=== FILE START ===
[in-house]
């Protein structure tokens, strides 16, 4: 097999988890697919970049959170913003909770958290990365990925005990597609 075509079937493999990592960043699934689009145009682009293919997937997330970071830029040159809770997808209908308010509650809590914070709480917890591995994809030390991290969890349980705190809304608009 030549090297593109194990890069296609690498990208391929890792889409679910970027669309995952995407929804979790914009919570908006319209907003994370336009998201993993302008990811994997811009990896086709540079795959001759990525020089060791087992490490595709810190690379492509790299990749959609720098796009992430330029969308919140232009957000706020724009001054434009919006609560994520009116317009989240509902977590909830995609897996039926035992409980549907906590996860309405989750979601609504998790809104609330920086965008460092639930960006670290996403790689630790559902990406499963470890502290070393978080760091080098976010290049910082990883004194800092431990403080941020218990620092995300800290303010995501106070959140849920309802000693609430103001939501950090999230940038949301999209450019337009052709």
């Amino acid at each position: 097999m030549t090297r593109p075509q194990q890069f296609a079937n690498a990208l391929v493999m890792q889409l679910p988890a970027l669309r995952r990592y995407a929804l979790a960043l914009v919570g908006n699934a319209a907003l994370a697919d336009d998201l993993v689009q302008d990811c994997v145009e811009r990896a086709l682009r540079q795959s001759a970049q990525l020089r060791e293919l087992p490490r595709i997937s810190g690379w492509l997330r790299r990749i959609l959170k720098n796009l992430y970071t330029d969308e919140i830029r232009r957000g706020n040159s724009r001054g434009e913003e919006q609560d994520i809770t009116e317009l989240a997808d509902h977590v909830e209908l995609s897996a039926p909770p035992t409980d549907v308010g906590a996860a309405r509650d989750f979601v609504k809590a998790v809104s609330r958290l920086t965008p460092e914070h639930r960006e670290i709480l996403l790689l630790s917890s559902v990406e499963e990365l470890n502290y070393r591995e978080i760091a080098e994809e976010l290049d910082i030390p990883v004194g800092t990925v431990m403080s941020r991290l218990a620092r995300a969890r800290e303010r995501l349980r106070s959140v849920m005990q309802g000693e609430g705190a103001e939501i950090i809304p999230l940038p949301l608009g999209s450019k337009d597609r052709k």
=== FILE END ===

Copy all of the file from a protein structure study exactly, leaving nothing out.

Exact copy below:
[in-house]
């Protein structure tokens, strides 16, 4: 097999988890697919970049959170913003909770958290990365990925005990597609 075509079937493999990592960043699934689009145009682009293919997937997330970071830029040159809770997808209908308010509650809590914070709480917890591995994809030390991290969890349980705190809304608009 030549090297593109194990890069296609690498990208391929890792889409679910970027669309995952995407929804979790914009919570908006319209907003994370336009998201993993302008990811994997811009990896086709540079795959001759990525020089060791087992490490595709810190690379492509790299990749959609720098796009992430330029969308919140232009957000706020724009001054434009919006609560994520009116317009989240509902977590909830995609897996039926035992409980549907906590996860309405989750979601609504998790809104609330920086965008460092639930960006670290996403790689630790559902990406499963470890502290070393978080760091080098976010290049910082990883004194800092431990403080941020218990620092995300800290303010995501106070959140849920309802000693609430103001939501950090999230940038949301999209450019337009052709």
């Amino acid at each position: 097999m030549t090297r593109p075509q194990q890069f296609a079937n690498a990208l391929v493999m890792q889409l679910p988890a970027l669309r995952r990592y995407a929804l979790a960043l914009v919570g908006n699934a319209a907003l994370a697919d336009d998201l993993v689009q302008d990811c994997v145009e811009r990896a086709l682009r540079q795959s001759a970049q990525l020089r060791e293919l087992p490490r595709i997937s810190g690379w492509l997330r790299r990749i959609l959170k720098n796009l992430y970071t330029d969308e919140i830029r232009r957000g706020n040159s724009r001054g434009e913003e919006q609560d994520i809770t009116e317009l989240a997808d509902h977590v909830e209908l995609s897996a039926p909770p035992t409980d549907v308010g906590a996860a309405r509650d989750f979601v609504k809590a998790v809104s609330r958290l920086t965008p460092e914070h639930r960006e670290i709480l996403l790689l630790s917890s559902v990406e499963e990365l470890n502290y070393r591995e978080i760091a080098e994809e976010l290049d910082i030390p990883v004194g800092t990925v431990m403080s941020r991290l218990a620092r995300a969890r800290e303010r995501l349980r106070s959140v849920m005990q309802g000693e609430g705190a103001e939501i950090i809304p999230l940038p949301l608009g999209s450019k337009d597609r052709k």